Scientologists call Amy Winehouse to offer their help

SHE’S been been in and out of rehab to beat her drugs and drink demons, but anyone who’s seen recent pictures of Amy Winehouse knows that clearly hasn’t worked.

Now I hear the troubled singer could be turning to the Church Of Scientology to get back on the straight and narrow.

Amy has told mates she received a “welcoming” phone call from the religious sect’s “celebrity centre” in LA.

My spies tell me she’s now seriously considering joining Hollywood stars including Tom Cruise, Katy Holmes, John Travolta and Juliette Lewis.

The movement was founded by science fiction writer L Ron Hubbard, who believed each human is inhabited by an alien spirit.

Swedish tax money benefits Scientology

Swedish taxpayers have been indirectly supporting the Church of Scientology though local government contracts given to front organizations with ties to the group.

According to a Sveriges Television (SVT) documentary set to air on Wednesday, 156 of Sweden’s 290 local councils have contributed more than 10 million kronor ($1.4 million) to the Scientology movement.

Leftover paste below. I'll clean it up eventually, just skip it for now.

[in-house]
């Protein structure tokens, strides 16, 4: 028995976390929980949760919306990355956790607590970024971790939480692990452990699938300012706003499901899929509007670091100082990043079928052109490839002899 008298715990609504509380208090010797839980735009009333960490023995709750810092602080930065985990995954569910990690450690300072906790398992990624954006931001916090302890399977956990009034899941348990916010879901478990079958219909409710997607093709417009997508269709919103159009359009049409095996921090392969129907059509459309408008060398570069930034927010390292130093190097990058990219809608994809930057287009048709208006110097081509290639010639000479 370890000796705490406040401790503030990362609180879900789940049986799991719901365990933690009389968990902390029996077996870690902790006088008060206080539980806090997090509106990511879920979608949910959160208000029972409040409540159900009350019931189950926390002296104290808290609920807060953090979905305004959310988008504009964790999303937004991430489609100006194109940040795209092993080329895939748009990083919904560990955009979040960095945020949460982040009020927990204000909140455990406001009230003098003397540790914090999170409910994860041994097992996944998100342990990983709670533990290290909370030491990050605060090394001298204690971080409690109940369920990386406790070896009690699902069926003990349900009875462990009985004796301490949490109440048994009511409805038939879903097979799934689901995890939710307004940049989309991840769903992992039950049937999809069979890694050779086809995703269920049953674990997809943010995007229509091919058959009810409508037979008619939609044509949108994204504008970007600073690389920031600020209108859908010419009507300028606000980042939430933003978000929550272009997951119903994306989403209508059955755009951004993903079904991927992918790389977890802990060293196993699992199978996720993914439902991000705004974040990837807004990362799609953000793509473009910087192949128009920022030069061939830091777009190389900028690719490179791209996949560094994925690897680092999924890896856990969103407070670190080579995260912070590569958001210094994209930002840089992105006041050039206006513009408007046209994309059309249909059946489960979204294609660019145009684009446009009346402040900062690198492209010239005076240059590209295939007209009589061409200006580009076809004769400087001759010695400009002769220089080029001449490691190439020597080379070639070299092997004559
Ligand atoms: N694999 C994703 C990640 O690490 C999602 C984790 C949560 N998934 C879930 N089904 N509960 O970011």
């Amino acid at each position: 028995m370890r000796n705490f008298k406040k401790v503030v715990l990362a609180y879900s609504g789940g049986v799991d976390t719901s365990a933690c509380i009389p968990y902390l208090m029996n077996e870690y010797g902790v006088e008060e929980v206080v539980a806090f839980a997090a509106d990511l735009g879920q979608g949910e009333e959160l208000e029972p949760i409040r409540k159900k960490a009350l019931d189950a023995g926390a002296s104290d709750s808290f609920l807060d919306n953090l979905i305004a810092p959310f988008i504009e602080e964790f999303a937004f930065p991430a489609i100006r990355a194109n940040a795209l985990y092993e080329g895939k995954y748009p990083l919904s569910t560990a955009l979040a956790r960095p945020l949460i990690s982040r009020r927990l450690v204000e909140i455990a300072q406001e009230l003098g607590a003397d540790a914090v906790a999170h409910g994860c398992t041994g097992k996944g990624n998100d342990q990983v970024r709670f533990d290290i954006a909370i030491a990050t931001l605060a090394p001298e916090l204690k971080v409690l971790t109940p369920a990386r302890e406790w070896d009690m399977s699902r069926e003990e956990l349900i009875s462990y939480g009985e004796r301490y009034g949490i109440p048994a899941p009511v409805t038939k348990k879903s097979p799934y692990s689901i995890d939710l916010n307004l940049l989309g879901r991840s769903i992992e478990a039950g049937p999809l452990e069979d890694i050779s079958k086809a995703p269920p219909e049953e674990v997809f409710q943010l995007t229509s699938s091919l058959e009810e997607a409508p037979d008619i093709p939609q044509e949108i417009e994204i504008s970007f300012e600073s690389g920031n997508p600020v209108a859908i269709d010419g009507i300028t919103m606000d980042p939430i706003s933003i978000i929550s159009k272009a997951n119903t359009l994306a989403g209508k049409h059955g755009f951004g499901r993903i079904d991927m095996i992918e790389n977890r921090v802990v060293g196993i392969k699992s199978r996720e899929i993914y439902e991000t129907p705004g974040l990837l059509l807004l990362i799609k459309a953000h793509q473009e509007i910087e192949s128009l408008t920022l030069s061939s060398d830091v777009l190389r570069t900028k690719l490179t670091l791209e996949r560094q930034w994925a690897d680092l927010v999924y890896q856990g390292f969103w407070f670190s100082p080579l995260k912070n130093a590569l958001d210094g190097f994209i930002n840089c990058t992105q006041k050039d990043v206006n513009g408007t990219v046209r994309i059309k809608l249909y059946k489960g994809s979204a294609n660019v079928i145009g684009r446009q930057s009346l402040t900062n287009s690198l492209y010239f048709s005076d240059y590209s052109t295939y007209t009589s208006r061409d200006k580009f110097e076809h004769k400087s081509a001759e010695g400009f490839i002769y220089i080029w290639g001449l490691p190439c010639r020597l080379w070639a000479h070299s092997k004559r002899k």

Much of the money has been channeled through contracts with Narconon, a company which offers a controversial treatment method for drug addicts.

According to SVT, Narconon also serves as a front organization for the Church of Scientology and contributes 10 percent of its earnings to the main branch of the movement.

“I don’t actually think that politics can dictate what they do with their profits,” said Cecilia Lund, a Social Democratic council member from Eslöv in southern Sweden, to SVT.

Eslöv has paid Narconon more than 1.5 million kronor for its services in the last five years

The SVT report also details other organizations with ties to the Church of Scientology that have received contracts with various municipalities in Sweden.

One such organization is the Citizens Commission on Human Rights (CCHR), which attempts to discredit all forms of psychiatry and claims that psychiatry is to blame for the Holocaust and the September 11, 2001 terrorist attacks.

SVT has interviewed people who have abandoned Scientology who explain that the movement relies on front organizations to raise money and recruit members.